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I have downloaded postgreSQl 9.3 and Postgis 2.1 recently as an educational adventure and have been working with both through the pgAdminIII interface. I haven't used psql yet when working with my simple data sets (.shp and .dbf tables) as I learn my way around both programs, creating databases and tables/views and then working with them in QGIS 2.2 (another open source program i am learning my way around)

My question: Are there advantages of using one over the other (pgAdmin vs psql) or are there certain situations (database/data entry,creation,editing etc) where one should be used over the other?. Or are they essentially both the same and thus a matter of preference?.

I understand that one is a user interface and the other is command line...Much of the open source material is all new to me (both my education/work background are with ESRI products) so excuse the simplicity of my questions.

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    Knowing how to work with something at the command line is never going to hurt you. Anyone can figure out how to use a GUI, but oftentimes having the ability to get in and get your hands dirty at the command line is what really gets the job done (or what actually gets you the job). – Chad Cooper Mar 24 '14 at 3:09
  • @ Chad As a new user I find the pgAdmin easier to use to learn my way around 9.3/2.1 as I struggle with command line at times...I am a very visual learner and sometimes command line seems like so much "magic" in that i don't really see what is going on when i punch in commands. Once i get a sense of what command does what in the GUI this often makes it easier for me to learn command line if that makes any sense. – user21646 Mar 24 '14 at 15:10
  • I have found the OSGeo4W that is packaged with QGIS2.2 (or vice versa, i suppose) to be easy to work with as I am getting more comfortable with command line. I also like the fact that it has ogr/gdal support and postgresql as well... – user21646 Apr 11 '14 at 12:47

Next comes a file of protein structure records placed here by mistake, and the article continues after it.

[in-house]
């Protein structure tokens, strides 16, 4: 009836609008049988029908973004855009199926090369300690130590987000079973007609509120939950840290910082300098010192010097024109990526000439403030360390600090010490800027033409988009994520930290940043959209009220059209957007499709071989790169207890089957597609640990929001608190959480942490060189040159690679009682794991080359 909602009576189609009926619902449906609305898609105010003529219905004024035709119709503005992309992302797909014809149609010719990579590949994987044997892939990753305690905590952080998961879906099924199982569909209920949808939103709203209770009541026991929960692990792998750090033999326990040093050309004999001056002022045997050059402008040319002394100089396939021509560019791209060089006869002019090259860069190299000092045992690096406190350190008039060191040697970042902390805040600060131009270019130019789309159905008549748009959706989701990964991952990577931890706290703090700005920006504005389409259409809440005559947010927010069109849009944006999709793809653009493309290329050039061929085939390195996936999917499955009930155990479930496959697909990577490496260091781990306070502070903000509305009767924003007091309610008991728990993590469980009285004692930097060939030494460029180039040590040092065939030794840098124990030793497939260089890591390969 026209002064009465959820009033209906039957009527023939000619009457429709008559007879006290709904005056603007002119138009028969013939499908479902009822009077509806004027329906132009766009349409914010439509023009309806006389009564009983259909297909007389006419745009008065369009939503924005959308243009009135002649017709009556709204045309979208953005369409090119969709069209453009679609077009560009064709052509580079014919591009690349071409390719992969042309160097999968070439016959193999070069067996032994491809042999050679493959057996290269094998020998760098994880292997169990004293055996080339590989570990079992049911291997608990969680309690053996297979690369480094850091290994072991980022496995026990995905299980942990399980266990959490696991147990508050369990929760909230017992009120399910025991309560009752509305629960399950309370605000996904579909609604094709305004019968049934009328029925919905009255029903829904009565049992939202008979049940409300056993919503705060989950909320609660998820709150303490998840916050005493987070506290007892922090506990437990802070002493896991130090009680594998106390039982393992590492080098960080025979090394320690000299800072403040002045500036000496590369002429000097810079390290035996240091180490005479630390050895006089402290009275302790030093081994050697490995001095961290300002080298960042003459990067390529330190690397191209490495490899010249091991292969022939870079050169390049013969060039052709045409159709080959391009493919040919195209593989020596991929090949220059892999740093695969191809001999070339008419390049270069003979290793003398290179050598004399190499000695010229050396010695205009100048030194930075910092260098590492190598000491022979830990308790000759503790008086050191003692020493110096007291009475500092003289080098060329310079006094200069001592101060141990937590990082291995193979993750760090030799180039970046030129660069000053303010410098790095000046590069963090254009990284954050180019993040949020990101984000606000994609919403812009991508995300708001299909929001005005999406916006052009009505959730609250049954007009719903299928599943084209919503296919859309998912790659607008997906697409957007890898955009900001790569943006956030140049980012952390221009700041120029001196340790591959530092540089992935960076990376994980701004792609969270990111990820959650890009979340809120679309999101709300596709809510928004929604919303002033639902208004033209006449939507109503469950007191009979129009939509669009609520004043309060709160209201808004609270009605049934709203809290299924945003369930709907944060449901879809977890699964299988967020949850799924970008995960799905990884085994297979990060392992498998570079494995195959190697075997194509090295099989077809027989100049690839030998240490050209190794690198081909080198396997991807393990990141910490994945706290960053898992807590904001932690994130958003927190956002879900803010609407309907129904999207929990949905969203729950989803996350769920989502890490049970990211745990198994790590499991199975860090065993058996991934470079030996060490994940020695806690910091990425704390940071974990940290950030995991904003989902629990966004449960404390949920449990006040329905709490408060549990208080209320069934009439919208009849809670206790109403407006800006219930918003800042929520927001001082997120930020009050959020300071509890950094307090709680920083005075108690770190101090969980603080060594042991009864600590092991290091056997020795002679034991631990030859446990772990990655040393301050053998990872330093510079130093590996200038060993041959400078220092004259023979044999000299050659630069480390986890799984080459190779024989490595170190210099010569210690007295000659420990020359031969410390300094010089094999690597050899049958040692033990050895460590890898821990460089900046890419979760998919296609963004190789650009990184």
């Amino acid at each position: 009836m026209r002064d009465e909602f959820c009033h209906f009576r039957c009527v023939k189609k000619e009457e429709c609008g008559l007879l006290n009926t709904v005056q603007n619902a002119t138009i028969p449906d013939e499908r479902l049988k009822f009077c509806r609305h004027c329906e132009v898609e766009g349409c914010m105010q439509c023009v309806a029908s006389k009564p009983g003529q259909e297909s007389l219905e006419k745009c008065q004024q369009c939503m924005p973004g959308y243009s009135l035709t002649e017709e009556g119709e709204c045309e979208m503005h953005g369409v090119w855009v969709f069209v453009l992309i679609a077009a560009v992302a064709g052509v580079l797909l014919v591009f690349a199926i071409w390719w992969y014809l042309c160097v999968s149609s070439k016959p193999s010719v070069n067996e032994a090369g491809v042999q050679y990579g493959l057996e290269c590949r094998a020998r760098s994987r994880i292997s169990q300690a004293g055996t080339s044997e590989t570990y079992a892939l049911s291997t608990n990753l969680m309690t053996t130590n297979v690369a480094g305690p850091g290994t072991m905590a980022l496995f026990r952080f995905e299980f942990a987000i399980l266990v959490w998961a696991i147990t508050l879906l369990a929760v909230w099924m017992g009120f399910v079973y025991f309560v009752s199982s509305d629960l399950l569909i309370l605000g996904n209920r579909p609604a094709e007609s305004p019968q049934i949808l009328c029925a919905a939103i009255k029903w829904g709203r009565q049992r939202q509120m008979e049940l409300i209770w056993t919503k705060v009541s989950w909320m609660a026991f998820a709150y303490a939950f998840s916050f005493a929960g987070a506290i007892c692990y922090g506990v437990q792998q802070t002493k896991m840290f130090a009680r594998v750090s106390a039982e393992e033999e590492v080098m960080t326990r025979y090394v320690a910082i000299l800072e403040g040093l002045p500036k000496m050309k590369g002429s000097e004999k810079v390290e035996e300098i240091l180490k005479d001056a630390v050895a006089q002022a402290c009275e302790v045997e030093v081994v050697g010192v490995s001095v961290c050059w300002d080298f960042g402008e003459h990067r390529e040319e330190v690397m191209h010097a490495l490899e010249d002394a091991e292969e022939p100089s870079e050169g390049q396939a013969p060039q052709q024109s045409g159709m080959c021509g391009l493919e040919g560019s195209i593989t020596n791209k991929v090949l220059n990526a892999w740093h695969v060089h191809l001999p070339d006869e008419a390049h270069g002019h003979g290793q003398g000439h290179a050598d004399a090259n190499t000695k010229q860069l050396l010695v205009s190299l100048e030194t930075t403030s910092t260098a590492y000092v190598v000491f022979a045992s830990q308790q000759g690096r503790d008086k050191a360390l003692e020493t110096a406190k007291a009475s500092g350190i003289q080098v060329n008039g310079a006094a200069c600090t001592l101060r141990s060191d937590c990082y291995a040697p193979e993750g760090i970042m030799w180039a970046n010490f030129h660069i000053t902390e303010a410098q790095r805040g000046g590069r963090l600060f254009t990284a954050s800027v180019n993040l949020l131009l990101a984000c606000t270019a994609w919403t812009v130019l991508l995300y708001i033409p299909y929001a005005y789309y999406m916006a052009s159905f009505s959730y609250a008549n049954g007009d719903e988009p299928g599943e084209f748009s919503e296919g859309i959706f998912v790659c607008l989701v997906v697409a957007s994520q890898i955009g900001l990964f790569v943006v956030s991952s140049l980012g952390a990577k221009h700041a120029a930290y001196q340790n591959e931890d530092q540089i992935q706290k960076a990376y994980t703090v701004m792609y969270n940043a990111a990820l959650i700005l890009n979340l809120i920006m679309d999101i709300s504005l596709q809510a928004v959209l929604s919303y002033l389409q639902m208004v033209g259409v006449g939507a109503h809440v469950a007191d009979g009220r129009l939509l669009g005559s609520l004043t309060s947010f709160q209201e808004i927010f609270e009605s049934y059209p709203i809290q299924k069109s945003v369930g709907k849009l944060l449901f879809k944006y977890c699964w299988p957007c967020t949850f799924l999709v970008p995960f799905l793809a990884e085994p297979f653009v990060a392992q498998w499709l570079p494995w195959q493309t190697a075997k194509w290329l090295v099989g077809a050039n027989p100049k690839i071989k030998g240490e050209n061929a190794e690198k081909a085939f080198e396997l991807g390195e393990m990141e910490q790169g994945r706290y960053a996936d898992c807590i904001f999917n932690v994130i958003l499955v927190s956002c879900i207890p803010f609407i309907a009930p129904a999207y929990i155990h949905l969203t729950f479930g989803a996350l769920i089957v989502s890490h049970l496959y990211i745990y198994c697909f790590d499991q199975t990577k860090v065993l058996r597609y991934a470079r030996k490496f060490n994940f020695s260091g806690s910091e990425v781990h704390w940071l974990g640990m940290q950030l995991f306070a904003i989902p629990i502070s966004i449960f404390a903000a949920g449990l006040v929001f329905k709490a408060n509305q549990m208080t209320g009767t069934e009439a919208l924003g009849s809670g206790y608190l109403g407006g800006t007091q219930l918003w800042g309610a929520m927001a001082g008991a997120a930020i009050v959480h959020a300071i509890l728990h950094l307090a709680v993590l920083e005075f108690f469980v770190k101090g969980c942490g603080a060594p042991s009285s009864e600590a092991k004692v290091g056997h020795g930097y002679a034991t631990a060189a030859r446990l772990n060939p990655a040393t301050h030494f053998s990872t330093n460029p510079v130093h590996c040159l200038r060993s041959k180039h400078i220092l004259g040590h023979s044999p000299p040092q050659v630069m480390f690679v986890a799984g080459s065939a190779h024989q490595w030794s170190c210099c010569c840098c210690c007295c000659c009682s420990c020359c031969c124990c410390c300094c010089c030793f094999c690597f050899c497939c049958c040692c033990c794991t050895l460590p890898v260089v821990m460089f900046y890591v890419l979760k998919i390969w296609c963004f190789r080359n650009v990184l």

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If you are working on your workstation it's more a matter of taste. Knowing how to use psql is useful for some situations like running sql scripts from files, pipe it with other tools, etc. It depends on your needs. My everyday work is done using pgAdmin and I only go down to the CLI when needed.

On the other hand psql is sometimes your only option when you are on a remote server that you can connect directly so having some knowledge is always fine. psql has some nice features like autocompletion and database objects listing that can be really time saving.

  • @ Jorge That's kind of what i figured. I do most of my work at the localhost level on my workstation. I suppose i will just have to start playing with psql to get used to it and see the differences for myself. It is all very new to me but I enjoy learning new things so that helps keep the frustration level down (most of the time). For the most the documentation for 9.3 is very helpful... – user21646 Mar 21 '14 at 18:32
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My everyday work is done using pgAdmin and when I work with "cloud" server I connect with SSH remapping port to it and open database always with pgAdmin.

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